MVRemix: Another song on the album, "On the Road," talks about you going out onto the road to do gigs and shows. Kind of a two-part question, where is the weirdest place that you've ever had to perform at? And where are some of your favorite places to perform at?
Royce 5'9: The weirdest performances would have to be when I'm on a promo tour. And let's say that I get to a city and I'm supposed to do radio there. And I do a radio interview there. And let's say in that city that the radio station is having a party - let's say the radio station is having a weekly party. And it's an event that goes on every week, and I show up there. Then they gonna stop the music and everything for me to perform when a lot of people ain't heard of me. I hate those shows. Those are always the weirdest ones. (pause) The best ones would have to be overseas where my real underground records like "Hip-Hop" and "Boom" are real big over there. See, the underground is a big market overseas. So naturally, those are the most fun shows to do, because everyone knows the words, the big venues are packed, you know what I'm saying'? That's every artists' dream. So I like to go over there, do what I got to do, and then come back to reality and try to get myself situated over here.
MVRemix: Another track off this mixtape, "52 Bars," you say, you know, "this is gonna be hip-hop 101," you count off the bars for people. Was there an education factor that you had behind that, or did you basically just want to get on there and rip that beat?
Royce 5'9: Basically, it was just telling people how to count bars. If you listen to it closely, you'll hear me counting them. And, you know, a lot of people, a lot of emcees, believe it or not, don't know how to count bars. A lot of them think they know how to and are doing it wrong, or just don't know how at all. They'll just tell you that they don't know how. So I basically just, that's just something that came out that today. I had been had that rhyme written for a minute, and I just decided to put it over that beat and put a little twist on it, just something entertaining.
MVRemix: In the same song, you may have to explain this a little more thoroughly, but in "52 Bars" you say that you "wish Sony would just drop me like 50." In a previous interview, you mentioned that once you put out your next independent album, which turned out to be "Death is Certain," you were going to sit down and talk with Columbia. So how is your label situation going right now?
Royce 5'9: Well, as far as Sony, I never really had conversation with them about where we gonna go from here. You know, I'm still signed to them. I understand they've had mergers, and a lot of people that I used to deal with at the label in the past are not even there no more. So a lot of people there, I don't even know. So, what we've been doing is carrying on like a self-contained unit and doing our own thing. When it comes time to take the step into the next bigger situation, we obviously have to talk to Sony and figure out what they want to do. I'm hoping to give them that option. I'm hoping to give them the option to do another album or whatever, but it's definitely just a talk that's waiting to happen that hasn't happened yet.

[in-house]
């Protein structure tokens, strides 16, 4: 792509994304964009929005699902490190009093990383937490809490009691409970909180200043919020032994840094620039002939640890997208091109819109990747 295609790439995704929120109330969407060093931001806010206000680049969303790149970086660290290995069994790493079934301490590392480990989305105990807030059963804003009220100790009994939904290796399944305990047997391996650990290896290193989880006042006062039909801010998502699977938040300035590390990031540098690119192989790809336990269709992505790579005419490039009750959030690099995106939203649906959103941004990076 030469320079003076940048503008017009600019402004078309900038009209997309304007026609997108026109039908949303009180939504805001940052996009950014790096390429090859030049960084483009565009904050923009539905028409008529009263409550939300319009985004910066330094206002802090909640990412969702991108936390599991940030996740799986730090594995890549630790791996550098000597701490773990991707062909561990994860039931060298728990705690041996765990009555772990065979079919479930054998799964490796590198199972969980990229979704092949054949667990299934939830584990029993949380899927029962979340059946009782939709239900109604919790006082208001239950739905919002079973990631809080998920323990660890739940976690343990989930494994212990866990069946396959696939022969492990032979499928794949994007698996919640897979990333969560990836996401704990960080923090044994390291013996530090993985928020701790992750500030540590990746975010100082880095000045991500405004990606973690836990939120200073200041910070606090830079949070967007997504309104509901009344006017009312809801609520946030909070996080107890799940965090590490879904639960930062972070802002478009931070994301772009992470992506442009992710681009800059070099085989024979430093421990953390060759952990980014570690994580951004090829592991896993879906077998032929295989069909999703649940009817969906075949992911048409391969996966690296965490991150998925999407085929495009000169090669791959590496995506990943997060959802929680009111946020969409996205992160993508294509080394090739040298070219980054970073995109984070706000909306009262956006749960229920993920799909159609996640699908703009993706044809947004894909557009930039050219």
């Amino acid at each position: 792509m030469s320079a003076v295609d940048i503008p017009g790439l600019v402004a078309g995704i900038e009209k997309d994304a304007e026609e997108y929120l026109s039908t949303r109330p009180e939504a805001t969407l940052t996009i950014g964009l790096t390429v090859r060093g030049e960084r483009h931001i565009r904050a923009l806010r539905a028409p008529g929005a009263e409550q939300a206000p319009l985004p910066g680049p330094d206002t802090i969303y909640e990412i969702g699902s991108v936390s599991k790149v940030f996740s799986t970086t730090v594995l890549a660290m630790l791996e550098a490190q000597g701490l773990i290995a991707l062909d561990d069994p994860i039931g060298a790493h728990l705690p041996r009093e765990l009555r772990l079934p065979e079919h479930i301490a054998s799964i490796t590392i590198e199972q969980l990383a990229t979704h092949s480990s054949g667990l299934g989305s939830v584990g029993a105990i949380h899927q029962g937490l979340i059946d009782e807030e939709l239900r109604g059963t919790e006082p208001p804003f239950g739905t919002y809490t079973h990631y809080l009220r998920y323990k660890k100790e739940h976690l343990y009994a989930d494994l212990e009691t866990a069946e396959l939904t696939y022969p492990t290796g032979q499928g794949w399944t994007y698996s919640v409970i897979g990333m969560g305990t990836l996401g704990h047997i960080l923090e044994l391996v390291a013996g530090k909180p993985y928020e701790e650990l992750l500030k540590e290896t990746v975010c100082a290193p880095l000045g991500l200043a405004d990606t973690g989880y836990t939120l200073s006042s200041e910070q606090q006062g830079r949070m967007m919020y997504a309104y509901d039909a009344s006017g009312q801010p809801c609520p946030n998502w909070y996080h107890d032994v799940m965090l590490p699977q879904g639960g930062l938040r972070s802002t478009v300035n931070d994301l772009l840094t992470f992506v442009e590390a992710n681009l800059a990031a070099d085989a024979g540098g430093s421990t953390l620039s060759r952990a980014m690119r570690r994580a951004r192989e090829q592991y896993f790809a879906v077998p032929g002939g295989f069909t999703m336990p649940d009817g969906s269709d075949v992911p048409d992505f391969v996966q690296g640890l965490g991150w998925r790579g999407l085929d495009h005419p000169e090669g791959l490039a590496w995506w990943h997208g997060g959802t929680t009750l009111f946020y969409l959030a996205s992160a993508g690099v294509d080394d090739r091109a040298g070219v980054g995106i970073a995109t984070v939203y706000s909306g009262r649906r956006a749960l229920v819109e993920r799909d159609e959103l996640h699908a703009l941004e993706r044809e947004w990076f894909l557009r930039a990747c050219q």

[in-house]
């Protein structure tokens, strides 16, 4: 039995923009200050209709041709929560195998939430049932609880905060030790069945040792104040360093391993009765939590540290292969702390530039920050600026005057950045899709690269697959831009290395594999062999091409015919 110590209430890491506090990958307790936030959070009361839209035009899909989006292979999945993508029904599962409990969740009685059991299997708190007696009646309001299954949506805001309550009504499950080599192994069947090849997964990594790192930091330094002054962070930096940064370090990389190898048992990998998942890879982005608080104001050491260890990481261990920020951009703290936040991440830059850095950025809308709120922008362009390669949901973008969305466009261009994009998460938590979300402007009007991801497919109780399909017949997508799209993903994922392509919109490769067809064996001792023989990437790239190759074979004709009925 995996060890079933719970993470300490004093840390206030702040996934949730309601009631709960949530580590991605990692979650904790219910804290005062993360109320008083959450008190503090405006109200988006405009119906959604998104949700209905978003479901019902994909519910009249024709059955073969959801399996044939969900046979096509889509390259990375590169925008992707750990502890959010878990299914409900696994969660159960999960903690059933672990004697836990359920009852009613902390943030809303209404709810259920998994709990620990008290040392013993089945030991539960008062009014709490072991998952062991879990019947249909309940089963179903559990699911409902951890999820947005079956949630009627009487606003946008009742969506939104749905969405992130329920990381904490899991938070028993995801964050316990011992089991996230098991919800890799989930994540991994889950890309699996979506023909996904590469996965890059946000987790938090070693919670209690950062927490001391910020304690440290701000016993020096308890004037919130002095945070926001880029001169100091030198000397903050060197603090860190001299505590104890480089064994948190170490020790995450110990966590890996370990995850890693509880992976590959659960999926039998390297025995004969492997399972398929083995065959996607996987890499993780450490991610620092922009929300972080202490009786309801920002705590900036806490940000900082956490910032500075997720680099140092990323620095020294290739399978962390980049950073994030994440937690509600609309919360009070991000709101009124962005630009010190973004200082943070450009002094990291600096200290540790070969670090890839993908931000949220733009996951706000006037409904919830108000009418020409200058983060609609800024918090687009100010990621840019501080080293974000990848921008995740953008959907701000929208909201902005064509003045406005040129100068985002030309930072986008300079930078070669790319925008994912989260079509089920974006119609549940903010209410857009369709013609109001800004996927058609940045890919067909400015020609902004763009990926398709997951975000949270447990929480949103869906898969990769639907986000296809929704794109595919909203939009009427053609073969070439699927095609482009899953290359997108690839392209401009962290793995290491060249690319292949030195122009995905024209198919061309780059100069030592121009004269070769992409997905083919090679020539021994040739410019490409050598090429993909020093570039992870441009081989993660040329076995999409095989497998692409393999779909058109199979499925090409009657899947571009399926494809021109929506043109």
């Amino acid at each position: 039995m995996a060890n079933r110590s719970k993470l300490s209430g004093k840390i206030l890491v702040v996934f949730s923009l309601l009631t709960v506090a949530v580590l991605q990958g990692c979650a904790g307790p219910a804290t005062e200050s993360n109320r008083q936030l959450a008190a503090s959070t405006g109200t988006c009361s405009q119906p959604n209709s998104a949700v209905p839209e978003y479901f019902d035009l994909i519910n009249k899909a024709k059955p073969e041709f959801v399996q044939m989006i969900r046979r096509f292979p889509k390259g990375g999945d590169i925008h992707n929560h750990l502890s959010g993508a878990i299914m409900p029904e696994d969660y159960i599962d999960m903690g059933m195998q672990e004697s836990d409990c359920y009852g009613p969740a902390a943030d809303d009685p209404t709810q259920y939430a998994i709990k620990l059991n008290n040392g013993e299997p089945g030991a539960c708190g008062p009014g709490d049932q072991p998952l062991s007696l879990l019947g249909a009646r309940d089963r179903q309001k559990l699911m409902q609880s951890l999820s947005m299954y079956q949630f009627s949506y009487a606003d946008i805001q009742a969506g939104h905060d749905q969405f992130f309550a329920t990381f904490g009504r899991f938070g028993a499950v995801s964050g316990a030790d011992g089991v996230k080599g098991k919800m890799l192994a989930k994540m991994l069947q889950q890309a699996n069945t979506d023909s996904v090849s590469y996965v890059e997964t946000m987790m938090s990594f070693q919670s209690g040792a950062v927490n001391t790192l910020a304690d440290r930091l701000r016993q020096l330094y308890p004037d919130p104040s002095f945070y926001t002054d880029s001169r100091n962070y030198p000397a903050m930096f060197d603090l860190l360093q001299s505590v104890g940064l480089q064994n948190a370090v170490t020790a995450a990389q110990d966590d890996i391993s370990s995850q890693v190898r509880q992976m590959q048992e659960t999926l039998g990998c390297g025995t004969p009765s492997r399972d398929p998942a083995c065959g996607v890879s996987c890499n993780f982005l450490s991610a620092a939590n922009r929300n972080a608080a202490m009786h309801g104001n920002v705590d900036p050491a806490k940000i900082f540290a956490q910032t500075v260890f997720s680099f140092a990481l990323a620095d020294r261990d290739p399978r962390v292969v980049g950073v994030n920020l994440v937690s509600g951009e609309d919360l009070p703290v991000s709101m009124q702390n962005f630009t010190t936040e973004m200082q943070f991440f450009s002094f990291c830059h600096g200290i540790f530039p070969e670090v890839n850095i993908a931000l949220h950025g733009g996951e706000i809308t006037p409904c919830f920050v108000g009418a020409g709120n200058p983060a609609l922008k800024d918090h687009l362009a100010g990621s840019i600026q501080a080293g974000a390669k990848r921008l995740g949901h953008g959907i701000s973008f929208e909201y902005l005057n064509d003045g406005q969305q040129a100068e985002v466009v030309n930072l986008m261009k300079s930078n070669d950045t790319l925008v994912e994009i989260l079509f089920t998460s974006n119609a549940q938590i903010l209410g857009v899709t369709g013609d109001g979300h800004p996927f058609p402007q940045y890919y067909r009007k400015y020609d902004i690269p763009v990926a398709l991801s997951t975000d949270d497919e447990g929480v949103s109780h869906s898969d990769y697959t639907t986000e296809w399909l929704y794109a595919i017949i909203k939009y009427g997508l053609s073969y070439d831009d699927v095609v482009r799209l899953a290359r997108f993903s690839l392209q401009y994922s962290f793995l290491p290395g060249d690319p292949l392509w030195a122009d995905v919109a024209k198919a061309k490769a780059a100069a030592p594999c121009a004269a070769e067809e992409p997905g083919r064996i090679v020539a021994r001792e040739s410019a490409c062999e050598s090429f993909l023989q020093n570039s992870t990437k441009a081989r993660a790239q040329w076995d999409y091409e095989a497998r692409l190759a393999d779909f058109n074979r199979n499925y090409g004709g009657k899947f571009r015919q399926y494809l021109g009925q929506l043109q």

MVRemix: So then, you dropped this mixtape on Sure Shot Recordings. How did you set that up? How did you get involved with them?
Royce 5'9: Well, my man, Chris Landry, whose company is Sure Shot, he's somebody that I met while dealing with Game Records back in the day. You know, I've always had a relationship with him, and he's always been a stand-up kind of guy. So he basically got his situation crackin', his label situation with mixtapes. And I'm the type of person, I feel like if it's not broke, don't fix it. You know, we already had an existing relationship so let's get together and try to make some money, and that's just what I did.
MVRemix: Okay, okay, just a couple more questions. One of the final tracks on your mixtape is called "No Talent Rappers." What do you think makes up a no talent rapper? Just judging from the state of hip-hop right now, what do you think makes one up?
Royce 5'9: A rapper who is just not conscious of how to put words together. There's some rappers you can listen to, or me as an artist, at least, there's some rappers I can listen to and just tell that they're not even concerned with how they put their words together. They just get on the beats and say the most simplest things they can say. They're not making it interesting. To me, I mean, what is your talent? And a lot of them are just teamed up with whatever producer is hot right now. Somebody gives them a hook and then they just put verses on there. And that's not really a talent, you know, anybody can write a verse. That don't make you talented.
MVRemix: And on top of all that, who do you like that's out right now? Who do you listen to in your own personal stereo or in the car or whatever?
Royce 5'9: I'm the type that I really listen to whatever comes out to keep my ear in the streets. You know, when 'Kiss's album came out. I listened to Lil' Wayne's album. I listened to T.I.'s album. I listened to Jay-Z. Anybody that's hot that comes out, I listen to it to see what's hot in music. But I try, just on the day-to-day, to listen to what I been recording and try to figure out what to do to make it better. And I spend a lot of listening time just assessing my own stuff. I try not to listen to too many other peoples' stuff, just so that I don't get too influenced. So I don't get too influenced, and they say, 'Oh, you sound like such-and-such.' And then I know I been listening to them too much. I just try to respectfully only listen to them when I need to - see what's going on in rap. Who's hot, why they're hot. I usually can get all that out of listening to somebody's album once or twice.
MVRemix: Aright, last question, you want to talk any about your future projects? What are you getting involved with?
Yeah, yeah, be on the lookout for "M.I.C., Volume 2" and "Volume 3." Be on the lookout for my next album, which will be dropping sometime in '05 by my man Nottz from VA. I don't have a title yet, but it will be one of the best albums that ever came out in hip-hop. I'm guaranteeing it. Peace!